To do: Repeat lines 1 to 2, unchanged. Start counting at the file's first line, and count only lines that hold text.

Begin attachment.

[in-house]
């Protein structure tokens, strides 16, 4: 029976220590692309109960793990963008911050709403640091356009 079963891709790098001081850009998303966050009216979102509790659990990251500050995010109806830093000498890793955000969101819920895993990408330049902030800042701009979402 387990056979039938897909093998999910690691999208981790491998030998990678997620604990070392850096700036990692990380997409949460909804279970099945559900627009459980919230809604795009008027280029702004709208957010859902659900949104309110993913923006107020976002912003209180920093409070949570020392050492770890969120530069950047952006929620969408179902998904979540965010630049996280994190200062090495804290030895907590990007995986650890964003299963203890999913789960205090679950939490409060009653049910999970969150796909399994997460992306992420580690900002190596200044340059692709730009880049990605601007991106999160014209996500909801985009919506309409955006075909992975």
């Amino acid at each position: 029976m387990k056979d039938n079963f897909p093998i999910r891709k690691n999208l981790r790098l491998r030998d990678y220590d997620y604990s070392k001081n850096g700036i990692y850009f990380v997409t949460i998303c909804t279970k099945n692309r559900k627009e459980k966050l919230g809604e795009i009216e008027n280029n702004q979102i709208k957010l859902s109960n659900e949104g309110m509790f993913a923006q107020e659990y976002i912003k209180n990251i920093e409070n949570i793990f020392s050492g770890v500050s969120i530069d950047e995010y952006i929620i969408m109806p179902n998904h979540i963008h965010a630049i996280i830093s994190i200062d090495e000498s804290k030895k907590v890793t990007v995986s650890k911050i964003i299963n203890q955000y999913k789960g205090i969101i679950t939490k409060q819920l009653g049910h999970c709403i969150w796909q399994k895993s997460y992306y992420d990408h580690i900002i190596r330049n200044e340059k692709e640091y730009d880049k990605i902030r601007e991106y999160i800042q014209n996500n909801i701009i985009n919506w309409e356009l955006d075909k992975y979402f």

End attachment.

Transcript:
[in-house]
């Protein structure tokens, strides 16, 4: 029976220590692309109960793990963008911050709403640091356009 079963891709790098001081850009998303966050009216979102509790659990990251500050995010109806830093000498890793955000969101819920895993990408330049902030800042701009979402 387990056979039938897909093998999910690691999208981790491998030998990678997620604990070392850096700036990692990380997409949460909804279970099945559900627009459980919230809604795009008027280029702004709208957010859902659900949104309110993913923006107020976002912003209180920093409070949570020392050492770890969120530069950047952006929620969408179902998904979540965010630049996280994190200062090495804290030895907590990007995986650890964003299963203890999913789960205090679950939490409060009653049910999970969150796909399994997460992306992420580690900002190596200044340059692709730009880049990605601007991106999160014209996500909801985009919506309409955006075909992975």